Aldermaston is responsible making Britain's Trident nuclear warheads
The government has sold its last remaining shares in the Aldermaston Atomic Weapons Establishment in Berkshire to an American company.
The move means Britain no longer has any stake in the production of its Trident nuclear warheads.
Opposition MPs have criticised the sale, but the Ministry of Defence said Britain's "sovereign interests" had been protected.
The fee paid by California-based Jacobs Engineering has not been disclosed.
The sale of British Nuclear Fuels' stake means Jacobs has control of one third of Aldermaston's operating company, AWE Management.
The other two thirds were already in private hands. They are split equally between American defence giant Lockheed Martin and the British plc Serco.
Aldermaston is responsible for the production of warheads for the Trident nuclear deterrent programme and its planned replacement.
The Conservatives said the government must explain the move.
Defence spokesman Gerald Howarth said Aldermaston was "critical to Britain's nuclear deterrent capability".
Opposition MPs on the sale of the Aldermaston weapons plant
"I'm not anti the United States," he told the BBC. "What I'm absolutely determined is that the United Kingdom should have total control of its independent nuclear capability.
"And I think the people of this country will want to know that... their politicians are in command of the research and development of this capability.
"We're happy to have the support of the United States, but policy-wise it must be in the hands of the United Kingdom."
Liberal Democrat defence spokesman Nick Harvey said: "The whole argument used for Britain having a separate weapons establishment is that this is required by the non-proliferation treaty, as technology sharing is not allowed.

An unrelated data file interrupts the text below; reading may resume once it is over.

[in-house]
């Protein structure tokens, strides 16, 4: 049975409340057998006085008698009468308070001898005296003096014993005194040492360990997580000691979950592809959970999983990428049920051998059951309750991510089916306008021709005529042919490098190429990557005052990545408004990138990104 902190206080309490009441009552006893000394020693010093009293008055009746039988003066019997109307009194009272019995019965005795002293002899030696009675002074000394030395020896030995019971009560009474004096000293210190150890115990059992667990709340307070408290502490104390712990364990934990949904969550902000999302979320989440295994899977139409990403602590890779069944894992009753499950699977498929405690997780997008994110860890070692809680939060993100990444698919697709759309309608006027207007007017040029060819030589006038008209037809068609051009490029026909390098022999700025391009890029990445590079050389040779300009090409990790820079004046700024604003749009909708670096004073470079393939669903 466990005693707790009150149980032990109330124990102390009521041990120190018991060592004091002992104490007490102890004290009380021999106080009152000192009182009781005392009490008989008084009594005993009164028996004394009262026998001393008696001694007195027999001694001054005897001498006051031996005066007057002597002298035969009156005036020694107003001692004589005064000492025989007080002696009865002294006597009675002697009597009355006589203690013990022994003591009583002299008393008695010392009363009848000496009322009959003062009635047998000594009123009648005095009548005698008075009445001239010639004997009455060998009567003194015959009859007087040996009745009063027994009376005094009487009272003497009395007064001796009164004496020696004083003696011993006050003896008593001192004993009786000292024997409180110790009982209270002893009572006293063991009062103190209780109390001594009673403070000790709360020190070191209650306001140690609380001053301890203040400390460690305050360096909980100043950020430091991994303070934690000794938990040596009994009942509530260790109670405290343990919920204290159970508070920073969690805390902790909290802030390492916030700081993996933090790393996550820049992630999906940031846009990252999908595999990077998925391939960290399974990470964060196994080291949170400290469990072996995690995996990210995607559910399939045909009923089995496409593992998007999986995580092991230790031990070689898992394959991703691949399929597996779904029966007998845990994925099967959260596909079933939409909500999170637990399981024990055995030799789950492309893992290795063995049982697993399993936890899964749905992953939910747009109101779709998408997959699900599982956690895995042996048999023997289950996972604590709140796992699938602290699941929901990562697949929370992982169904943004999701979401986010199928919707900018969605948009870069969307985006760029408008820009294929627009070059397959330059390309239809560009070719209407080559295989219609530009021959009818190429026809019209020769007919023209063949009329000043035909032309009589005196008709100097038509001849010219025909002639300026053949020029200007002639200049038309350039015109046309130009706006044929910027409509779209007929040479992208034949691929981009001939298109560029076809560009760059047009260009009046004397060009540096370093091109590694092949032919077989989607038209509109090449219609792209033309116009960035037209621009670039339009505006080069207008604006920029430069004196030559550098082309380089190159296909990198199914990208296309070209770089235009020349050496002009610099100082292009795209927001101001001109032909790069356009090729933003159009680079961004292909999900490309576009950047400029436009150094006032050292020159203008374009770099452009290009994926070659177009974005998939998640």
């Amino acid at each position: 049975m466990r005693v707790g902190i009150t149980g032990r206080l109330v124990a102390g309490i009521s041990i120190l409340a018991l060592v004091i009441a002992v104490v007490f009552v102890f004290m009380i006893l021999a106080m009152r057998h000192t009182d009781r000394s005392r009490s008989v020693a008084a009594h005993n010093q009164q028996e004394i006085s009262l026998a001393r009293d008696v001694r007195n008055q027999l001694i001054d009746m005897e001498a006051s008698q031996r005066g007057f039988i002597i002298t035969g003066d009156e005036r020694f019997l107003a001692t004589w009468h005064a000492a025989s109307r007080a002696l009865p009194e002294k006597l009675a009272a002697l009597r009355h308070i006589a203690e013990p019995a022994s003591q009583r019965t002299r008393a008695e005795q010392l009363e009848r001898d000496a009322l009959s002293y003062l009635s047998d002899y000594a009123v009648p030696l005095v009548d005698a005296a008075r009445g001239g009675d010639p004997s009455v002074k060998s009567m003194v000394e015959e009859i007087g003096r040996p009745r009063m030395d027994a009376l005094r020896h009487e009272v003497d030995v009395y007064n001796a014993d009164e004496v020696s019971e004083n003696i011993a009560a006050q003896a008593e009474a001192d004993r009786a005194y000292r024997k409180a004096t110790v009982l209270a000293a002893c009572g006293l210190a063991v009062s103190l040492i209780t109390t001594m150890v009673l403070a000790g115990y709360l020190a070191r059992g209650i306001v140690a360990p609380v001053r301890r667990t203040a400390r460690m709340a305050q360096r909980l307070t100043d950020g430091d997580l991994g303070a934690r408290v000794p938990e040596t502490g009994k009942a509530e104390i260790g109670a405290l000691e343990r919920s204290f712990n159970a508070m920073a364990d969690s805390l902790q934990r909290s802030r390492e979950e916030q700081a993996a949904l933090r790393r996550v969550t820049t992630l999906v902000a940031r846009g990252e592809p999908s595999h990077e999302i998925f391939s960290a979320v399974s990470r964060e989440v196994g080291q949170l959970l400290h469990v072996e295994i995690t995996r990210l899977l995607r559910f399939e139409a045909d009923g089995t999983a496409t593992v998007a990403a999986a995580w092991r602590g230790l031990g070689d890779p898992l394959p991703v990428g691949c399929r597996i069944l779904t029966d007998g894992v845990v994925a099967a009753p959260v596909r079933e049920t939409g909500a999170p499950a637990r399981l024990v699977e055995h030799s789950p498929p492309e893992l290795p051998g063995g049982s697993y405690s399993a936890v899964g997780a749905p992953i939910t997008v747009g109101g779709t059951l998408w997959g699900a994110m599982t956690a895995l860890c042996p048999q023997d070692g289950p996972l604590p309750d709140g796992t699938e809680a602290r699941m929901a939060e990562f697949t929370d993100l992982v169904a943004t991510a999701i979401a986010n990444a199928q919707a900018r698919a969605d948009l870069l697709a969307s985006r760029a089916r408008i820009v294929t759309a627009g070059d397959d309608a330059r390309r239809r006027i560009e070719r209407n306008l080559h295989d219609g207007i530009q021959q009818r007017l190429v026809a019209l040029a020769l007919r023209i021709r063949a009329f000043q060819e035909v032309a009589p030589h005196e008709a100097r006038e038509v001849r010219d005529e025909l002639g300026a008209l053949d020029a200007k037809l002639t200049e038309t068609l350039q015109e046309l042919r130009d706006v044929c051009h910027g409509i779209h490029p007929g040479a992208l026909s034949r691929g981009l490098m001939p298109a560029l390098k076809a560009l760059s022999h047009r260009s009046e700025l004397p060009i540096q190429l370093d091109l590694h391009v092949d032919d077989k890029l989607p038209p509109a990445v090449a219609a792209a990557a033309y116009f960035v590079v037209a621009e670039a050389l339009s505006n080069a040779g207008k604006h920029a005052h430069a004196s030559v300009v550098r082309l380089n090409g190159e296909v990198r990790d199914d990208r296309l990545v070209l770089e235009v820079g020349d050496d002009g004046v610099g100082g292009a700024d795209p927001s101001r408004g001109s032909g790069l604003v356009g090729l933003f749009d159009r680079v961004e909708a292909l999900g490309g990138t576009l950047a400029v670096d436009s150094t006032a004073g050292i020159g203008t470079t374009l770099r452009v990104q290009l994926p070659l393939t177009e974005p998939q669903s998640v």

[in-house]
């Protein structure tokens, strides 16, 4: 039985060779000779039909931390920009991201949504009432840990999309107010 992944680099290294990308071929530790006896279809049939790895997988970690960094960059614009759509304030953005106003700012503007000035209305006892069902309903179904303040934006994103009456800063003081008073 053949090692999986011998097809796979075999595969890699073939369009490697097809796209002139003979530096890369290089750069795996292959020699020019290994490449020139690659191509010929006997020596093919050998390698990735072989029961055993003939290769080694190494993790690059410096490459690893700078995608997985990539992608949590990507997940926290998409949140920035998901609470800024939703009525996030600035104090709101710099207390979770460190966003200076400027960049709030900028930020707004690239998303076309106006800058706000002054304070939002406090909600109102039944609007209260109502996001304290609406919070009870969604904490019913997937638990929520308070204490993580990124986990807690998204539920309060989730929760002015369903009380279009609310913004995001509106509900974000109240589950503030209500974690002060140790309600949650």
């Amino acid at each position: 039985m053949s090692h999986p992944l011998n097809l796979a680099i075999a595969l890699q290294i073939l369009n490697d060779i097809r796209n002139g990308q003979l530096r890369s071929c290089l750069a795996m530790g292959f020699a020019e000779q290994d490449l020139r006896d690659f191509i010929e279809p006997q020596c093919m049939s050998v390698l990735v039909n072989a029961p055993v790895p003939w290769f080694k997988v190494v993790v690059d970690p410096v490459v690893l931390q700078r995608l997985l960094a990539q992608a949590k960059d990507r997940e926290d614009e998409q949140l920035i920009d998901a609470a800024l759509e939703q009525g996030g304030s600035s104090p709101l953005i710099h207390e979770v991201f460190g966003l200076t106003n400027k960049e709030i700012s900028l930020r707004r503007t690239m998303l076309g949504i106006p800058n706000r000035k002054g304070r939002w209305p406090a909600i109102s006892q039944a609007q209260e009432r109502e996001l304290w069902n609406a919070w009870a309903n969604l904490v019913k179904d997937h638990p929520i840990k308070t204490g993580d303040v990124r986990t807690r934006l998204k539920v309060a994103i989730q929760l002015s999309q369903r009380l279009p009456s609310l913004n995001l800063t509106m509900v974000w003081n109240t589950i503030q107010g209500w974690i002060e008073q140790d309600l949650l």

"We must therefore query the rationale of a US company having a majority shareholding in AWE. How does this all square?"
The sale was announced in a one paragraph statement on the BNFL website.
The Lib Dems said it was staggering that Parliament had not been properly informed.
The safe operation of AWE will remain unaffected by the sale
Ministry of Defence spokesman
Their Treasury spokesman, Vince Cable, also said it was "a terrible time" for the government to sell its share because it would not get the best possible return for it.
The Ministry of Defence insisted Britain's strategic interests had been "taken into account".
A spokesman said: "It is the UK government, not AWE, that sets the UK's nuclear policy.
"UK sovereign interests remain protected at all times, as does the independence of the UK deterrent. The safe operation of AWE will remain unaffected by the sale."
The government said it had retained a "special share" in AWE, which would enable it to fire the operators or intervene on site if necessary.
Aldermaston has been the headquarters for the UK's atomic warhead capability for more than 50 years.
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